PostSharp.Samples / PostSharp.Samples.Profiling
Project Description

This example demonstrates how to build an aspect ProfileAttribute that you can apply to any method to measure its execution time.

The aspect measures a few key metrics:

  • Wall Time is the time between the start and the completion of the method.

  • Synchronous Time is the time when a method has been executed synchronously on a thread. For async methods, the synchronous execution time is the wall time minus any time spent awaiting for another task.

  • CPU Time is the time that the method has effectively spent executing on the CPU. It does not include the time when the CPU was busy doing something else than executing the method (or children method). Time spent waiting for external resources, even synchronously, is not included. Time spent when the current thread is preempted is not included. Note that the timer resolution used to compute the CPU time is not as precise as the one used to compute the wall and synchronous times, so small inconsistencies may appear.


In this example, the aspect is applied to several methods, both synchronous and async. When you execute the program, you should see something similar to the following output:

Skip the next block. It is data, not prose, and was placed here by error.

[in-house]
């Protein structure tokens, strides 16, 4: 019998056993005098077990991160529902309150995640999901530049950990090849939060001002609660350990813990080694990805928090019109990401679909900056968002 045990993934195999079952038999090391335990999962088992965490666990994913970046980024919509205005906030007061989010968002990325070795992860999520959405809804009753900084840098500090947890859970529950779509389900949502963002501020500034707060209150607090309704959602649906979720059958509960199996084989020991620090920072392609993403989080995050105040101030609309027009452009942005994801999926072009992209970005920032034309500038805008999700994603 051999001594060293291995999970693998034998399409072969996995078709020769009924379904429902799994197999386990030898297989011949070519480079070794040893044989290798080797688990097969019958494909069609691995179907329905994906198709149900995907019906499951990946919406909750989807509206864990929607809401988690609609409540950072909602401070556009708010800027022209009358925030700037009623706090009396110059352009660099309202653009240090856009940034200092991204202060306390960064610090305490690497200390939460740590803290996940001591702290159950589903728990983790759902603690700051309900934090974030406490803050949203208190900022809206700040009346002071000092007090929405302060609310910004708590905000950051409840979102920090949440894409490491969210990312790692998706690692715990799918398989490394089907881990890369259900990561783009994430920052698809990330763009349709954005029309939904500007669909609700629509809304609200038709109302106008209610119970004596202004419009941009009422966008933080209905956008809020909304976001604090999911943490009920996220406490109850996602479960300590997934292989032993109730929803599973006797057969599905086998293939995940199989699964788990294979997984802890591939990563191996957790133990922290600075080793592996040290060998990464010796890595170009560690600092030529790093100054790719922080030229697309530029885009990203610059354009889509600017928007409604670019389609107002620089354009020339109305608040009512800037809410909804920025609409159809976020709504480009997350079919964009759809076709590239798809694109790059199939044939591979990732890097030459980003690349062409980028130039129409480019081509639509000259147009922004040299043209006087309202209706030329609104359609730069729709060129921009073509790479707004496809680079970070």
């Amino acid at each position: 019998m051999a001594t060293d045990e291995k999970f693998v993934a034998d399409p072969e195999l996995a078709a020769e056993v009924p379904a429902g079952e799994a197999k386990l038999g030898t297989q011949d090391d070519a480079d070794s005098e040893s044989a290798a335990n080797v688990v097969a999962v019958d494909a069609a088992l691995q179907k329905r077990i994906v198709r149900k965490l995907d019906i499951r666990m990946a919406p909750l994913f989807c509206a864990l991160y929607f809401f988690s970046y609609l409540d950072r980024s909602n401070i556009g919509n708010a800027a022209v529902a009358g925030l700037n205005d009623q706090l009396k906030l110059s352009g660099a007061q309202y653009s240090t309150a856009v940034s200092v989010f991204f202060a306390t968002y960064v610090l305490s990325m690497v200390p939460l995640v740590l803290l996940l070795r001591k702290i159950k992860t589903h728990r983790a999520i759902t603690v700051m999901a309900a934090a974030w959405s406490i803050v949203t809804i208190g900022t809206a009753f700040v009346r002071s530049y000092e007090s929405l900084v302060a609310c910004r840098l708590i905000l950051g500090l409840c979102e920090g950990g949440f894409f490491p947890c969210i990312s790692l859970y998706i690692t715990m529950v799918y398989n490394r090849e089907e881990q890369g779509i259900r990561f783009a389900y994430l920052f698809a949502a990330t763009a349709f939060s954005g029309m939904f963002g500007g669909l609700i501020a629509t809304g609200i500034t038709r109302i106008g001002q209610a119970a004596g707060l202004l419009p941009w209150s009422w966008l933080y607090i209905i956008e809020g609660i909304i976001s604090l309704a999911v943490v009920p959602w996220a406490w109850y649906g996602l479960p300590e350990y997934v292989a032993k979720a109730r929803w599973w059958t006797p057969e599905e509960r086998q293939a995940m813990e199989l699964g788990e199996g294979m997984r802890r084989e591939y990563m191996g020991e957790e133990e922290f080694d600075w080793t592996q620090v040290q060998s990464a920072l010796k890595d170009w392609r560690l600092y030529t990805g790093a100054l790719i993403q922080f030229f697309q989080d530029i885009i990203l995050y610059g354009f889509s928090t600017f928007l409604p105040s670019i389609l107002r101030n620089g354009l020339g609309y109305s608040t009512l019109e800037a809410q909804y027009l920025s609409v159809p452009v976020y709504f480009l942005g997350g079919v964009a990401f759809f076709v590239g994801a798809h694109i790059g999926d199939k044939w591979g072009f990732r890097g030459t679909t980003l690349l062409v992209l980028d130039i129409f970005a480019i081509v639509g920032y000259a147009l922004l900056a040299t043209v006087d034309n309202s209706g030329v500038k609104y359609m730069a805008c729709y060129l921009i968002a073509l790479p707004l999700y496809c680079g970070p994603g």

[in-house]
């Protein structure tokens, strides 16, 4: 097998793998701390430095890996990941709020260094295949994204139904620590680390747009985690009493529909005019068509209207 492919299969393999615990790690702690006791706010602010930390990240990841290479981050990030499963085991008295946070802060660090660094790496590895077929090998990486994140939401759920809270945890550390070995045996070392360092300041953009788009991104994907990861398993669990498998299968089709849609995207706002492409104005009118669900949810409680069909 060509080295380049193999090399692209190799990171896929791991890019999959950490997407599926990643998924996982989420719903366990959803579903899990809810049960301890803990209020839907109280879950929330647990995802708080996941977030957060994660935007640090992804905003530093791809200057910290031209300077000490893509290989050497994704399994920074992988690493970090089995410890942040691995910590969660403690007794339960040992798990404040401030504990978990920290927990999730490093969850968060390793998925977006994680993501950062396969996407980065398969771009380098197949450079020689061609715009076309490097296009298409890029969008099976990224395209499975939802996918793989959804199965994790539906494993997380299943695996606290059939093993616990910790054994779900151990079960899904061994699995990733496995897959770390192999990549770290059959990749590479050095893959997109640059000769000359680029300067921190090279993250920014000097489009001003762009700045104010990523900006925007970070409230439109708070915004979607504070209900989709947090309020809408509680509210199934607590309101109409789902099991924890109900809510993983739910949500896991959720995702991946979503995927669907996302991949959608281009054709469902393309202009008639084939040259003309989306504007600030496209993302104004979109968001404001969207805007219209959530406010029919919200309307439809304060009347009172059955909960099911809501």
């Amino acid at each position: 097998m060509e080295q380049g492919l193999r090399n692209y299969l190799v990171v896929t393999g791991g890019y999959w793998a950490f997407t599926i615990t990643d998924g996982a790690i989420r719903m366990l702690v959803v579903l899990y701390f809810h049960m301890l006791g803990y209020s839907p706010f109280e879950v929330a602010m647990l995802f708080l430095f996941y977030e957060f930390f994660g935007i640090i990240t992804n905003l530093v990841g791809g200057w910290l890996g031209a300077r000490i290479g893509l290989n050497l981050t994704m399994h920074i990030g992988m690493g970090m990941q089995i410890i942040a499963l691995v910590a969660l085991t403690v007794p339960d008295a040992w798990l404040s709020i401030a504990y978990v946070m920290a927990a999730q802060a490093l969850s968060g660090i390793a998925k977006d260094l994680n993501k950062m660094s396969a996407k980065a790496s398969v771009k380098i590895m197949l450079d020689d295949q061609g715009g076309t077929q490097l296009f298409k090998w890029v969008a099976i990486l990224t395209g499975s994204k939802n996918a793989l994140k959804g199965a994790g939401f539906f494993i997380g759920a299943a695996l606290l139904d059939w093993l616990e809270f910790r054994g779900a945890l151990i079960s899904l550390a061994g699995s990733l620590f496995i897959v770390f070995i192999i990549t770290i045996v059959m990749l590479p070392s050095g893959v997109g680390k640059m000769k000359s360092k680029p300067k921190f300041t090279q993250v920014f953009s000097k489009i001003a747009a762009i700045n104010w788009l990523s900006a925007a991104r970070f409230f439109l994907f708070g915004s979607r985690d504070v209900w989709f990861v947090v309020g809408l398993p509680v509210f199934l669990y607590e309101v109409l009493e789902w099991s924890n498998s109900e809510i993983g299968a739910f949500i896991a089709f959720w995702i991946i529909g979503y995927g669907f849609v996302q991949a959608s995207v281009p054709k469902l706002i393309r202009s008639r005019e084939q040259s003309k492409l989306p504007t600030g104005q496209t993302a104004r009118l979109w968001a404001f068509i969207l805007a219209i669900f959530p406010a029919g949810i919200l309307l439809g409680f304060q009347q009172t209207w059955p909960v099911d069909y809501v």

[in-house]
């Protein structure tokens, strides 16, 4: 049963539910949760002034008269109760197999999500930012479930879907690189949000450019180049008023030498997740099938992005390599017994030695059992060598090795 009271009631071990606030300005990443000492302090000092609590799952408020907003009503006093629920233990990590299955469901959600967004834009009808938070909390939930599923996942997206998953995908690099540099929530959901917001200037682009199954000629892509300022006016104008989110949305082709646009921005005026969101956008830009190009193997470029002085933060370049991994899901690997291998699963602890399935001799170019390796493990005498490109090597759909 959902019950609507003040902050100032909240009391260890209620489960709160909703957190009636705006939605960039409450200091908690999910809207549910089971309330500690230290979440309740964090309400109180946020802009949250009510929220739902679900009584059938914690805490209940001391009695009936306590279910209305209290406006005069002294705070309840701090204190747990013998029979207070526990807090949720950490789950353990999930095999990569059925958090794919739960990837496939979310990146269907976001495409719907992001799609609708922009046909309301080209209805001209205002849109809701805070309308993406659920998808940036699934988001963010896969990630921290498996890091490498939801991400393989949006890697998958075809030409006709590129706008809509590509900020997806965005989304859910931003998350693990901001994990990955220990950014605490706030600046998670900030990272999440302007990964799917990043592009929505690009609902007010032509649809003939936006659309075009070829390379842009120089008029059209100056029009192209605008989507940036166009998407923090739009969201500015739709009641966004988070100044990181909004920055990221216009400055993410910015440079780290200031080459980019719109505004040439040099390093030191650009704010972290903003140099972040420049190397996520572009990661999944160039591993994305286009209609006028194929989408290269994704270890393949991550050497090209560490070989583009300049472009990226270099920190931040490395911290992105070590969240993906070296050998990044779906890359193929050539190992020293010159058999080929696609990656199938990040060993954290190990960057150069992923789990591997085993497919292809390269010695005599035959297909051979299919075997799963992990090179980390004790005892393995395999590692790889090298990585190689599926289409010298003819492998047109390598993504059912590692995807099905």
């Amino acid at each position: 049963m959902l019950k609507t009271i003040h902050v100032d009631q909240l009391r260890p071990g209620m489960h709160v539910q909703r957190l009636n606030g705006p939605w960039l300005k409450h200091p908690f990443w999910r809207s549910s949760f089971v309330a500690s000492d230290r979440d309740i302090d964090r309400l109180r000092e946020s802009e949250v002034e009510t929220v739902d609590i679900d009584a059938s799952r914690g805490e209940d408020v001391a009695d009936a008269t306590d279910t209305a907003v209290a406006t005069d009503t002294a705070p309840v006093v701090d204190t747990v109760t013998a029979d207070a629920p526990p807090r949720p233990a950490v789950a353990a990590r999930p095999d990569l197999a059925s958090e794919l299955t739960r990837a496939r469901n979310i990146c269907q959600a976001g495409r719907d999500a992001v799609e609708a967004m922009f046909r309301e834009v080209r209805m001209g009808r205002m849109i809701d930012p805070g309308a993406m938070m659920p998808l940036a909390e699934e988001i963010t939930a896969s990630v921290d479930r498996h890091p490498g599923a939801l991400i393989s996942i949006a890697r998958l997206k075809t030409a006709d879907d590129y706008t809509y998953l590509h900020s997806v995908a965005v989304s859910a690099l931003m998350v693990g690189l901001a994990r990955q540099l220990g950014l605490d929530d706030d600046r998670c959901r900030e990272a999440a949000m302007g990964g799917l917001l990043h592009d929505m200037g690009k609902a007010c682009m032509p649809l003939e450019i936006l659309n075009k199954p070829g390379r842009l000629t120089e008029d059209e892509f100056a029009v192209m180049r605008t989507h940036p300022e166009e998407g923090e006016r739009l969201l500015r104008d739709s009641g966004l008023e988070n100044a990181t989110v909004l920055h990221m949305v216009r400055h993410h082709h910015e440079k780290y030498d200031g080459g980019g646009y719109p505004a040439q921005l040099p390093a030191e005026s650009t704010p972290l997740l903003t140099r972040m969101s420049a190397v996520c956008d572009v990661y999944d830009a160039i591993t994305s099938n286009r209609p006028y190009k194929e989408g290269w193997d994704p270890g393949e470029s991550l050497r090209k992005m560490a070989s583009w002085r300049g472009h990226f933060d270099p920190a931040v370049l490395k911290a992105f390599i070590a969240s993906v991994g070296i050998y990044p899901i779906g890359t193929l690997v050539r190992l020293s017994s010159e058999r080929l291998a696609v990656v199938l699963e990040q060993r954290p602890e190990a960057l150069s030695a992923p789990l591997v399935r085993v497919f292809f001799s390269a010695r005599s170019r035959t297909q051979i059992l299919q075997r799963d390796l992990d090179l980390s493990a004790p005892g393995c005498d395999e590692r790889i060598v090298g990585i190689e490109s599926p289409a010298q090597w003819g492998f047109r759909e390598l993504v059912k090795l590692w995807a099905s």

Program.GetRandomBytes - Wall time 4675 ms; Synchronous time 4675 ms; CPU time: 4109 ms
Program.SleepSync - Wall time 200 ms; Synchronous time 200 ms; CPU time: 0 ms
Program.SleepAsync - Wall time 206 ms; Synchronous time 5 ms; CPU time: 0 ms
Program.ReadAndHashSync - Wall time 3594 ms; Synchronous time 3594 ms; CPU time: 31 ms
Program.ReadAndHashAsync - Wall time 3431 ms; Synchronous time 113 ms; CPU time: 31 ms


You should not use the ProfileAttibute aspect on methods that are very fast because the aspect itself adds some overhead and increases the load on Gen0 garbage collection.

The aspect does not show how to store, analyze or display the performance metrics.

Demonstrated techniques

The aspect demonstrates the use of OnMethodBoundaryAspect on async methods, especially the use of the OnYield and OnResume advices. It also shows how to use MethodExecutionTag to share information between advices in a way that is both thread-safe and reentrance-safe.